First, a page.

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Posts by shamino

I wonder how close these copies actually are.   When I was in China on a business trip a few years ago, I saw stores full of counterfeit Apple products, but the cloning was skin-deep.  The devices were actually Android devices in a case that looks like an iPhone/iPad case, and with a skin that looks very similar to iOS at first glance.  Nobody purchasing them were ever under the impression that these were Apple products - they thought Apple's look was fashionable, so...
 I don't doubt anything you are saying here, but I don't think it is fair to compare Apple's R&D with Samsung's. Apple has a long history of innovation.  They are also well known for sitting on a promising new product until they decide it is useful and ready.  They almost never ship a half-baked hardware product in order to claim "first" or something similar. Samsung, on the other hand, doesn't innovate much of anything.  They have some very good semiconductor fabrication...
 I agree that these are important considerations, but I think it is safe to assume that Apple will be aware of them and develop/license/buy an appropriate solution as a part of any product.  They're not going to slap a few random parts together and ship a product that doesn't work.
 It will be interesting to see how much they can pick up on.  My wristwatch (a Citizen EcoDrive model) has built-in solar charging.  The face is transparent to certain wavelengths, which charge the battery.  In this case, a watch doesn't use a lot of power, so ambient lighting can keep it powered.  A few hours outside in the sun can fully charge a drained battery in a few hours. I wonder how much power a keyboard, mouse or trackpad might use.  It may be low enough to use...
 That sounds similar to my story.  I used an Apple ][+ at school, but due to budgetary concerns, my parents bought me a TRS-80 CoCo (and a cassette recorder to save my programs to!).  $300 for the CoCo was far better than the $1000+ that an Apple was going to cost. That CoCo was superior to the ][+ in quite a large number of ways.  The 800kHz 6809 was faster and easier to program (in assembly language) than Apple's 1MHz 6502.  Superior sound (6-bit analog, vs. a 1-bit...
The "6>6" slogan reminds me of one from the 90's during the UNIX marketing wars.   BSD had advertising posters featuring their daemon and a caption of "4.3 > 5.4", meaning "BSD version 4.3 is better than AT&T System V r4".  I still have one of these posters hanging in my office.
 As with anything, we'll find out when these things ship, but the description seems perfectly valid.  Boost converters have been around for a long time.  I had an ancient cassette recorder with one built-in, so it wouldn't slow down as the batteries wore out, but would instead work perfectly until the battery completely died, at which point it would suddenly stop. Quote: That's what the article describes. The only "gotcha" I can think of is that with such a device, your...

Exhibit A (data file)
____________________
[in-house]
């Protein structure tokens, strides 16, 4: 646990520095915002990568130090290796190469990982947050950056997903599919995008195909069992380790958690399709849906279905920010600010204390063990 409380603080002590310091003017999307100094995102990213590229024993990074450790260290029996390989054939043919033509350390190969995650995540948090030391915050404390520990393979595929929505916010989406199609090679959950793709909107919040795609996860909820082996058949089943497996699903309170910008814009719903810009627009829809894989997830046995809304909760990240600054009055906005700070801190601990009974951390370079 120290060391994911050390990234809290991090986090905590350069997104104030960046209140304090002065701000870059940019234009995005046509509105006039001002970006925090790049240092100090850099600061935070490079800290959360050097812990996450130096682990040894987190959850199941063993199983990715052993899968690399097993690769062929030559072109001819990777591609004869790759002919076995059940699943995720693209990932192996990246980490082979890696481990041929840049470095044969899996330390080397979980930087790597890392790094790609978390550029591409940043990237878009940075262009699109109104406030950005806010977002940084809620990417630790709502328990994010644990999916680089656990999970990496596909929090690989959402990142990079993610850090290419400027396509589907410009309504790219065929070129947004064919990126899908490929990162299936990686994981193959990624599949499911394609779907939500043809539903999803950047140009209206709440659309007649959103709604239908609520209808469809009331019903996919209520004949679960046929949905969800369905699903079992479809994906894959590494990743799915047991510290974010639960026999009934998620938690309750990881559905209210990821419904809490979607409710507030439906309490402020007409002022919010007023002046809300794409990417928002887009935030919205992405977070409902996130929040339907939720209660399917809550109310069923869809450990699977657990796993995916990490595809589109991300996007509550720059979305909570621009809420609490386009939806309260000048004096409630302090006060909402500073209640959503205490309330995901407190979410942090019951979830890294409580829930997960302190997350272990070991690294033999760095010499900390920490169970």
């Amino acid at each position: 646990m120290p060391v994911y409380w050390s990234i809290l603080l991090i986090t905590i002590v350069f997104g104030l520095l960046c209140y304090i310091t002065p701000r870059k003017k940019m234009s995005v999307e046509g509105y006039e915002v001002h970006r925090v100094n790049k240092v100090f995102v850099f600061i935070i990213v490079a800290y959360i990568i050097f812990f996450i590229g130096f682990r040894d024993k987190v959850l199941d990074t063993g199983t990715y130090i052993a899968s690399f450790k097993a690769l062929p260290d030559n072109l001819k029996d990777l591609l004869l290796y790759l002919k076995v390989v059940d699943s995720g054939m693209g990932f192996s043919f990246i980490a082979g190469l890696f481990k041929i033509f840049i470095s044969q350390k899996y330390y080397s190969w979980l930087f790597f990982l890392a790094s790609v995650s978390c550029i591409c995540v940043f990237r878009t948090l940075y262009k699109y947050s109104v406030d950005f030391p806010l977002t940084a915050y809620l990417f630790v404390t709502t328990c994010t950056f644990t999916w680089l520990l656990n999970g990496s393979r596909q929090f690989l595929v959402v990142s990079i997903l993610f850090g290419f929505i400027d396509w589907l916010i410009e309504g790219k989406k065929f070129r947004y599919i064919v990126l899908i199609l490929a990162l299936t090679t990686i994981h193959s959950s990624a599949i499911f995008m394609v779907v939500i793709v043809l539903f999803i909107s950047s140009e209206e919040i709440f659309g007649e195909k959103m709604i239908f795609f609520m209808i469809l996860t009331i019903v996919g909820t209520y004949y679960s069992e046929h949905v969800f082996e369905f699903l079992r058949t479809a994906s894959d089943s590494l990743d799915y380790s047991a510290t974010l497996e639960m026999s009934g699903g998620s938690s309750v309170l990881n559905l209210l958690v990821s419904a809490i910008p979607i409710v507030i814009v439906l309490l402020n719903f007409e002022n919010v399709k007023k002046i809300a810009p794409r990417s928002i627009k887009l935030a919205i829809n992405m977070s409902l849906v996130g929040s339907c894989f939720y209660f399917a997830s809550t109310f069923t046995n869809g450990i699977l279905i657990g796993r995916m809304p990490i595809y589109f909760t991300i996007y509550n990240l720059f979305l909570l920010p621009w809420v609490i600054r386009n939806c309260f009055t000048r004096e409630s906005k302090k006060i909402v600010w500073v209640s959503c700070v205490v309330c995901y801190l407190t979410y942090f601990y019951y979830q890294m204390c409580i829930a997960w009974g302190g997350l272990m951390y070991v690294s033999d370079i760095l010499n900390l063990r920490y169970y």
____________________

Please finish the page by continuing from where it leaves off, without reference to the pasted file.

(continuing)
Ugh.  And in true Android fashion, they took a relatively simple interface and loaded it up with so many confusing options that you need to be a systems engineer in order to figure out how to do anything with it. And they're promoting it for phones and tablets.  Because as we all know, if an interface works well on a 1" screen, it will have to be even better on a 12" screen.  I wonder how long before people start promoting it for ChromeOS - because it would be even more...
 Size is the key factor here, not price.  That phone you linked to is huge.  The dimensions are (3.98 x 1.81 x 0.47 in) - nearly a half-inch thick.  That's plenty of room to put an AM coil antenna. The coil you linked to doesn't have dimensions listed, but I would be very surprised if it could fit in any modern smartphone.  They're all much thinner than that 2008-era Sony/Ericsson model.
 Some frequencies (especially very low frequencies - VLF) can penetrate rock and ocean.  These can't carry a lot of bandwidth but they are used (for example) as emergency frequencies from submarines, since they can always get through to a receiver. Some (like AM radio) can bounce off of layers of the atmosphere, so you can often receive from a transmitter that is below the horizon.  Weather conditions can affect this greatly, however.  This is why (for instance) most AM...
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